The 2020 Wyoming legislative session saw multiple pro-life bills fail. The bill that came the closest to passing was SF-97, Born Alive Infant Means of Care, which overwhelmingly passed both chambers but was then vetoed by Governor Gordon.
The bill sought to close an existing loophole in Wyoming law, ensuring that an infant who survives an abortion attempt would be extended the same life-saving provisions that any other infant would receive. Some question the need for such legislation.
Evidence from other states indicates that abortion providers are not confused by political rhetoric surrounding abortion debate. They know what abortion does and that the current legal line separating the “right” from a crime is arbitrary. Gruesome cases like the one involving Kermit Gosnell show that providers who set out to end the life of an unborn child don’t always experience an awakened sense of responsibility for saving that life just because it passes the birth canal.
Dr. Rene Hinkle, a Cheyenne OBGYN physician, twice testified in opposition to SF-97. Since 2009, she is on record opposing many various pro-life bills like those requiring 48-hour abortion waiting periods, and ultrasounds. Last year, Dr. Hinkle opposed a reporting bill which Governor Gordon signed into law. It created a fine for providers who do not comply with an existing abortion reporting mandate that has been in existence since 1977. This was a necessary change because two providers in the state publicly admitted they have ignored the law.
Dr. Hinkle was re-appointed to the Wyoming Board of Medicine by Governor Gordon, and she passed her Senate confirmation vote 17-13 as the session concluded in March. She has since been nominated to serve as Vice President of the board.
In her testimony against SF-97, Dr. Hinkle said she was opposed because abortion after the age of viability (which she said begins at 23 weeks) is already against the law, so no abortions of viable fetuses are possible in Wyoming.
Aside from the fact that premature infants have survived delivery as early as 21+ weeks, an exception in Wyoming statute exists that allows post-viable abortions to preserve the “life or health” of the mother. In Doe v. Bolton, SCOTUS ruled that maternal “health” includes “all factors – physical, emotional, psychological, familial, and the woman’s age – relevant to the well-being of the patient.” This is a significant loophole, which allows late-term abortions in Wyoming for a whole host of imaginable reasons. Contrary to Dr. Hinkle’s testimony against SF-97, aborting viable fetuses is legal in Wyoming.
During testimony on HB197 Abortion- 48 Hour Waiting Period, Rep. Art Washut of Casper, asked Dr. Hinkle, “When a pregnant mother comes into your office, do you see one patient or two?”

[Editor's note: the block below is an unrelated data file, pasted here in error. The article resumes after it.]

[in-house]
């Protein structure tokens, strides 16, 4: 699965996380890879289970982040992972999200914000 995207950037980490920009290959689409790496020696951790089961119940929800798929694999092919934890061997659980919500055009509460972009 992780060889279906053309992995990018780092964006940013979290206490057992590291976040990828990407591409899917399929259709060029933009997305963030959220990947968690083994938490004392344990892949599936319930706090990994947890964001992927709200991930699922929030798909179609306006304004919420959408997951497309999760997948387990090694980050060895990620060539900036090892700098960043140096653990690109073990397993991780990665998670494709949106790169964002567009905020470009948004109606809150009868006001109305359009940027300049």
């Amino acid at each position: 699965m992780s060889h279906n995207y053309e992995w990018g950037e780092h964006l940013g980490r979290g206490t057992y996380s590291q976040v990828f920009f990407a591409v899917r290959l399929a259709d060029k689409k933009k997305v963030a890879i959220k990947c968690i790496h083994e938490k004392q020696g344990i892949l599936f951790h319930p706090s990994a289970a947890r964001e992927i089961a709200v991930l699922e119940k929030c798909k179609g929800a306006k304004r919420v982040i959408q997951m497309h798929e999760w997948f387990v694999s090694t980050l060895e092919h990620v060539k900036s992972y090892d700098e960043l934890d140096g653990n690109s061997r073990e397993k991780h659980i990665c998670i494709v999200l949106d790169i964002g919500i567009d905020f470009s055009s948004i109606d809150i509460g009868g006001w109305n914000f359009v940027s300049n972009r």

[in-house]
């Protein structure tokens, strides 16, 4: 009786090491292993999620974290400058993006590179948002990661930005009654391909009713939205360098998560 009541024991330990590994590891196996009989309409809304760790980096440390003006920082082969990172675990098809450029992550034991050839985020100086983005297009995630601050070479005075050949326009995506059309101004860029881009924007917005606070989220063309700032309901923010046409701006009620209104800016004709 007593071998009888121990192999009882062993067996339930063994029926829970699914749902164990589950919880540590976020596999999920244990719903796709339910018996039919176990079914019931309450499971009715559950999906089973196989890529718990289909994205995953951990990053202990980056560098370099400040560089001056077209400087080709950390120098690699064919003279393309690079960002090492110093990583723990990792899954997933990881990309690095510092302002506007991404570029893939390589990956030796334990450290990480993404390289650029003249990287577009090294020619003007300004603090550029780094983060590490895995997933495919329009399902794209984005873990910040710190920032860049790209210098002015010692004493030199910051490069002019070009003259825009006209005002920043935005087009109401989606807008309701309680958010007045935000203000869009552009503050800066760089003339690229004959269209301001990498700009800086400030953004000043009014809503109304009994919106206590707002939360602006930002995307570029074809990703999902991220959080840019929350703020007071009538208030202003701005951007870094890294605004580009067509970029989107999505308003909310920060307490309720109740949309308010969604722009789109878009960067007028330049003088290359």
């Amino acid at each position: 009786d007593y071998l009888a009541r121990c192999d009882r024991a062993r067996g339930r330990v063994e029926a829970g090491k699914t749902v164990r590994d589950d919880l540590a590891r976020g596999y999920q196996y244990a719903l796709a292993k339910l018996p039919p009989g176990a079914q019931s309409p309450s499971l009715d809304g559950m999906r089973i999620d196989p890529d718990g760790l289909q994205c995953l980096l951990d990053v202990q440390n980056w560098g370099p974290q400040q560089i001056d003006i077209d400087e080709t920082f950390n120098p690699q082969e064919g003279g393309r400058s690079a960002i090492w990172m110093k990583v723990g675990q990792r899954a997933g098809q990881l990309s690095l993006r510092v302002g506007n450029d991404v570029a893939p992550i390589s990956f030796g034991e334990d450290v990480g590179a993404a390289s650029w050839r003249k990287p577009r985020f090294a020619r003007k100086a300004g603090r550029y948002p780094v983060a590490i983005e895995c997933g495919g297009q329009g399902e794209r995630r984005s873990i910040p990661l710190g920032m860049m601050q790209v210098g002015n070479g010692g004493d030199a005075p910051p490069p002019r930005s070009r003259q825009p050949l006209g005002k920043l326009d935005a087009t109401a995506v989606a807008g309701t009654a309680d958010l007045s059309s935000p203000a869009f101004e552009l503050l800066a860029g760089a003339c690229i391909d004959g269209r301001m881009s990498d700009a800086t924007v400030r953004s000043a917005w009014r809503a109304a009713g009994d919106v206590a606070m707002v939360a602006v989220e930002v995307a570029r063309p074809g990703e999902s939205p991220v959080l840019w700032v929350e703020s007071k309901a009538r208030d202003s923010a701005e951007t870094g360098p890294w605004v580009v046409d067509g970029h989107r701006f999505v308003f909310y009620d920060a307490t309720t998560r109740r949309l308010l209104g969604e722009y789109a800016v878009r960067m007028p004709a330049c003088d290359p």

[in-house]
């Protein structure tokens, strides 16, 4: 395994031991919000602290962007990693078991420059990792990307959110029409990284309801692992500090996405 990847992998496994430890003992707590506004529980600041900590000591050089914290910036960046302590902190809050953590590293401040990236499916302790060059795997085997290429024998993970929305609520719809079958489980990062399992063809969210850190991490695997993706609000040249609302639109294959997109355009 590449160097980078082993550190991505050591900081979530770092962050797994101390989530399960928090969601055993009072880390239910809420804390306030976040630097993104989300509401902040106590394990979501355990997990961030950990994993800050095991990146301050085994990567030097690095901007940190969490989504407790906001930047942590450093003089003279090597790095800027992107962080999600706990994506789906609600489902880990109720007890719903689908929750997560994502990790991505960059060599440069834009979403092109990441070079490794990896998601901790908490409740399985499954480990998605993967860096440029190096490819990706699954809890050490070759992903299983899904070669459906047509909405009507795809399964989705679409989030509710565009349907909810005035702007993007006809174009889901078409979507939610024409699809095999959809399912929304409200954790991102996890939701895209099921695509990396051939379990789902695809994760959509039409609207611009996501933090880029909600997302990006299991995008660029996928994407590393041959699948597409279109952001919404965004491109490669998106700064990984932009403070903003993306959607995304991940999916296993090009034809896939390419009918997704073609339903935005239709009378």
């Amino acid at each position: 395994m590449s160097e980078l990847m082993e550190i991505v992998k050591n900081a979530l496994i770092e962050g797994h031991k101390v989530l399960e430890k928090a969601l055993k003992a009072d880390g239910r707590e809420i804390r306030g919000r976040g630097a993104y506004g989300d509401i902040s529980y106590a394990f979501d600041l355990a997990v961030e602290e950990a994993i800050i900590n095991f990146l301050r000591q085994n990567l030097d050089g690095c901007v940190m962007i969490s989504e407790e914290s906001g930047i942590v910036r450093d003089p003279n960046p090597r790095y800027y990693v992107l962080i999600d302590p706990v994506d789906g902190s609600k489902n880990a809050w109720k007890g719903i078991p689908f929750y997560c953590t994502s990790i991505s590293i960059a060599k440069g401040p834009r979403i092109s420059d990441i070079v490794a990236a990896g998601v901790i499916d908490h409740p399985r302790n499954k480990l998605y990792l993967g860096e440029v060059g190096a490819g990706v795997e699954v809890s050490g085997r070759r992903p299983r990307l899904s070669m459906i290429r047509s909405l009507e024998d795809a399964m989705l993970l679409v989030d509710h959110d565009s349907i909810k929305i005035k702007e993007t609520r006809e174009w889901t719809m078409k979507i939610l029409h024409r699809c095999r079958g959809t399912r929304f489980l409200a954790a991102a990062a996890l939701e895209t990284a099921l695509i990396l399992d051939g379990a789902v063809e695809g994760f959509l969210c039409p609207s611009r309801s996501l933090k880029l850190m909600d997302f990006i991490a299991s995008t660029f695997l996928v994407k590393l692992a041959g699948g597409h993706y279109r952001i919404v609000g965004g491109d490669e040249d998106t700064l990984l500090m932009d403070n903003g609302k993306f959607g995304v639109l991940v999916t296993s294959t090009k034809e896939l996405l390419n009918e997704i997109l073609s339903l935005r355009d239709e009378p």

Dr. Hinkle responded that before a fetus reaches the age of viability, there is a higher rate of miscarriage. She said it would be too difficult to think of losing so many patients. So, she acknowledged that until a fetus reaches the age of viability, she only sees one patient.
As a former firefighter, I understand what Dr. Hinkle is saying. People in life-saving professions walk a thin line between compassion and caring so much that the loss of a patient threatens their ability to continue serving. They need some level of detachment if they hope to be there for the next patient. In this case, because they have a higher mortality rate, Dr. Hinkle does not consider fetuses under 23 weeks patients. Such detachment may seem callous, but it is vital to sustaining a career.
When it comes to politics, however, such detachment leads to inhumane laws.
Opponents of abortion restrictions routinely say that the legislature has no business coming between a patient and her doctor. But what happens when doctors admit that, because of age, they don’t consider half of the people entering their office to be patients? Does the Hippocratic Oath apply to a person who is deemed “not a patient”?
Advancing the common good requires seeing people who are negatively impacted by current laws. This is true whether considering the working poor, the uninsured, the immigrant, the elderly, the unborn, or the infant who survives an abortion attempt. Although we can’t save every life, our laws should not pretend those lives don’t exist.
In my heart of hearts, I believe Dr. Hinkle feels she has been doing the right thing. But as the Covid-19 crisis has revealed, it would be a dangerous and unjust precedent if age becomes the legal, deciding factor for who qualifies to be a patient and who does not.
No profession likes government oversight. That’s understandable. But the Wyoming Board of Medicine should recognize the optics of one of their members shielding abortion providers while providers simultaneously admit non-compliance with existing law. Such “above-the-law” attitudes are precisely why many Wyomingites are concerned about abortion law loopholes and consider bills like SF-97 necessary.
A government that abdicates its duty to protect the lives of any portion of its population is a government that forfeits the grounds upon which it has any claim on authority in the first place.
Deacon Mike Leman works for the Diocese of Cheyenne as the director of Catholic social teaching and legislative liaison.